The transformer

If his firm can't change it, Donald Gogel won't buy it. The CEO of New York buyout firm Clayton, Dubilier & Rice oversees an investment team that has since 1978 combined financial acumen with roll-upyour-sleeves operating work. It is an investment model now pursued by almost every major private equity firm, but Gogel argues that few firms are as committed to the granularity of operational change as is Clayton Dubilier. The former Rhodes scholar spoke recently with David Snow about standing out from the competition, his firm's stepped up co-investment activity and his days as a New York City streetballer.

Donald Gogel is a details man. He loves gaining access to details, and he expects those around him to expend great effort in uncovering, analysing and acting on details, or they can forget about working at Clayton, Dubilier & Rice. Big-picture data is available to just about anyone, he points out. “Every investment bank will show you the 50 most undervalued companies in an industry compared to a five-year trading history,” says Gogel. “But that doesn't mean a lot to us.”

What makes this a perfect job for me is that my natural curiosity isn't satisfied in a single industry or a single deal

During a recent interview in his firm's Seagram Building office in Midtown Manhattan, Gogel gives an example of what constitutes far more meaningful intelligence at Clayton Dubilier. He launches into a sort of Socratic dialogue that might be overheard between one of the professionals at his firm and a middle manager at a portfolio company. These “operating assessment” dialogues are, he says, designed to discover why, say, a certain division has not had success penetrating, say, the German market. “At an advanced level of scrutiny, the answer is not likely to be, ‘Oh well, we just forgot about Germany’,” says Gogel. “There are going to be operational issues: ‘We've been having difficulty getting distribution in Germany.’ ‘Why is that?’ ‘The distributors haven't wanted to carry our product.’ ‘Why is that?’ ‘Well, we haven't been able to offer them enough volume.’ ‘Why is that?’ ‘We only offer high-end products.’ ‘Why don't you offer low-end products?’ ‘We've never gotten enough capital allocation from the parent company and so we haven't invested in this.’ ‘Would it take long to do this?’ ‘Well, probably 18 months.’”

Gogel pauses here to apologise for getting into such “tortured” detail, but adds that torturous fact-finding conversations like this are routine for his firm. Often as many as 100 to 200 operating assessments like these are collected and factored into a Clayton Dubilier business model prior to a deal getting completed. They are the basis for significant operational changes and real results, Gogel says.

Gogel has a polite but no-nonsense demeanor that is well-suited to the efficient exchange of information. When not pouring over the details of Clayton Dubilier's existing and prospective portfolio companies, Gogel, the New York buyout firm's president and chief executive officer, spends most of his time meeting with senior executives to learn detailed intelligence about their respective industries, and to scout for the rare person who might make a good fit as an operating partner at Clayton Dubilier or at one of its portfolio companies. He relishes these meetings, he says. “What makes this a perfect job for me is that my natural curiosity isn't satisfied in a single industry or a single deal,” says Gogel. “In having that exposure to different CEOs in two dozen industries over the course of a year, I get to see transformational events in industries all over the world.”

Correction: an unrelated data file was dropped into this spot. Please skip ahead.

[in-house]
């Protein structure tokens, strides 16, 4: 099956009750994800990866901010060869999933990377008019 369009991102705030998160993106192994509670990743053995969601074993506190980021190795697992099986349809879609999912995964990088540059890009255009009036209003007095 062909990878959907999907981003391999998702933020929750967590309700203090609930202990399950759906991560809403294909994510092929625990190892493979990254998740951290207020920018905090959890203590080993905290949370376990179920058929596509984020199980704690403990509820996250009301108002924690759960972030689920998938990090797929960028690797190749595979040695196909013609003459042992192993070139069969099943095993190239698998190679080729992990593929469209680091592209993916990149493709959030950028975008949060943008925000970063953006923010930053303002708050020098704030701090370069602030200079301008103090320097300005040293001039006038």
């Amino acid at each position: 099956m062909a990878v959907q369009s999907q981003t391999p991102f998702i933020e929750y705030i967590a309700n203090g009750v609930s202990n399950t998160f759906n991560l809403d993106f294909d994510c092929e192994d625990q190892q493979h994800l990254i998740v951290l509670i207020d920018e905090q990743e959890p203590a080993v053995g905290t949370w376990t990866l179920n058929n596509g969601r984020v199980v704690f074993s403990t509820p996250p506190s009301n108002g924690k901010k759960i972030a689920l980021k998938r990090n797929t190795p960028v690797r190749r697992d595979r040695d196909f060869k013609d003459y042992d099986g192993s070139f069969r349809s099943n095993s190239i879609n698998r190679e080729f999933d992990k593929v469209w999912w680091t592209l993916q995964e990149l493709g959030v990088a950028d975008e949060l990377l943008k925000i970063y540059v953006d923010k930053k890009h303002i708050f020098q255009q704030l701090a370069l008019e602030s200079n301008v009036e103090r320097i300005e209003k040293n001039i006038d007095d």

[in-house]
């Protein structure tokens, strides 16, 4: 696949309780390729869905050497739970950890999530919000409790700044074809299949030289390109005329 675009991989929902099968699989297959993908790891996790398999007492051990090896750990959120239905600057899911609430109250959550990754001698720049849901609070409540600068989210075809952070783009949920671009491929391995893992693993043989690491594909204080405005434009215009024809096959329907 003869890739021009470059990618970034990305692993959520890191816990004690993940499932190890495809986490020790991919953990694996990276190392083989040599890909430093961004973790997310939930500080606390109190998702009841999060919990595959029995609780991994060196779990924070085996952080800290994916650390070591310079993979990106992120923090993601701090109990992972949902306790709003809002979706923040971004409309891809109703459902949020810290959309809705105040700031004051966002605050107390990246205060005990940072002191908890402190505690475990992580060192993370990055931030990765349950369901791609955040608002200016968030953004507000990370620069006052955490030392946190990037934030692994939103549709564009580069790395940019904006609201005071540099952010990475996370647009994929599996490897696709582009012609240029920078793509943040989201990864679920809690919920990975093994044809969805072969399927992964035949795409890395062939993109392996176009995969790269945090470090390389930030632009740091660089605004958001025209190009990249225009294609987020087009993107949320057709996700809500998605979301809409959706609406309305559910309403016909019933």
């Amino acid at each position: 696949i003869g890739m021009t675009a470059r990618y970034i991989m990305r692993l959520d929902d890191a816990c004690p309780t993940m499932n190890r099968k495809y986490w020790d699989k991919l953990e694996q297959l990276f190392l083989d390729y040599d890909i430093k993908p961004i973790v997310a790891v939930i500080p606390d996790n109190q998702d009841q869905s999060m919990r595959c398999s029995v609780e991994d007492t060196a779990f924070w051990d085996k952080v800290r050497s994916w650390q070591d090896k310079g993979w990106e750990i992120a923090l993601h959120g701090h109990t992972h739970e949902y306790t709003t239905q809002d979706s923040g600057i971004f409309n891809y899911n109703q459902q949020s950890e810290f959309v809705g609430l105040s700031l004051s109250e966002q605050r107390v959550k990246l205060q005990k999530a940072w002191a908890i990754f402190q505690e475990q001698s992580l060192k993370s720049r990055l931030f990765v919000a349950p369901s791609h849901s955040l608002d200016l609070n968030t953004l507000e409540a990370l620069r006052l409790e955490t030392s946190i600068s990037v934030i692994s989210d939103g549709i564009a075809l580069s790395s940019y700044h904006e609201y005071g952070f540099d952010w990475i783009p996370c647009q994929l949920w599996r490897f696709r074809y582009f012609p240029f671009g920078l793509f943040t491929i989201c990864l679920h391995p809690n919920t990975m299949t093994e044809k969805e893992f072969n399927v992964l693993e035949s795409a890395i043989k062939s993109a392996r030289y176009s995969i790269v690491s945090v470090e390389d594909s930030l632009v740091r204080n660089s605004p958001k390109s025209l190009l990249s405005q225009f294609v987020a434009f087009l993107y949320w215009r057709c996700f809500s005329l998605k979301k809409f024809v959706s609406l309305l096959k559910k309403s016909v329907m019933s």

But what Gogel really listens for is the point in the conversation where the executive says: “This is what my team and I did.” Clayton Dubilier is not averse to taking advantage of fortuitous market trends – the liquidity surge of recent years, for example, which allowed Gogel's firm and every other buyout shop to unlock value through dividend recapitalisations. But rising tides alone aren't sufficient for Clayton Dubilier's investment screen. Unless a company can be transformed through “the sheer brute force of management execution”, as Gogel puts it, the firm will take a pass on the deal, regardless of the potential upside. Talented brute-forcers are few and far between, says Gogel, as are the investment opportunities to which Clayton Dubilier assigns them.

“We have what I call a crystalline clarity of focus here,” says Gogel, “We know what we're looking for, and it's not everything. We will do two or three investments per year. Some years we've done none. One of our investments has to fit very narrow criteria. Not only do we have to think it has the potential to be a business in a reasonably benign environment – where we can succeed but see the industry fall apart – more importantly we have to see it as a business that lends itself to a transformation that management can control. You need to work harder and longer and think through all of the issues – engineering, marketing, distribution, sales, service…”


Founded: 1978
Headquarters: New York
Other office: London
Key personnel
Donald Gogel, President, CEO Joseph Rice, Chairman Charles Ames, Vice Chairman Kevin Conway, Roberto Quarta, Partner, head of European operations Jack Welch, Special Partner
Recent funds
• Co-investment fund (currently fundraising)
• Clayton Dubilier & Rice Fund VII ($4 billion, 2005)
Recent deals
• Acquisition of HD Supply from The Home Depot for
$10.3 billion, with Bain Capital and The Carlyle Group
• Acquisition of U.S. Foodservice From Ahold for $7.1 billion, with KKR
• Sale of VWR International to Madison Dearborn
• Acquisition of ServiceMaster for $5.5 billion
Recent hires
• James Berges, operating partner, former vice chairman and president of Emerson Electric
• Charles Banks, operating partner, former CEO of Wolseley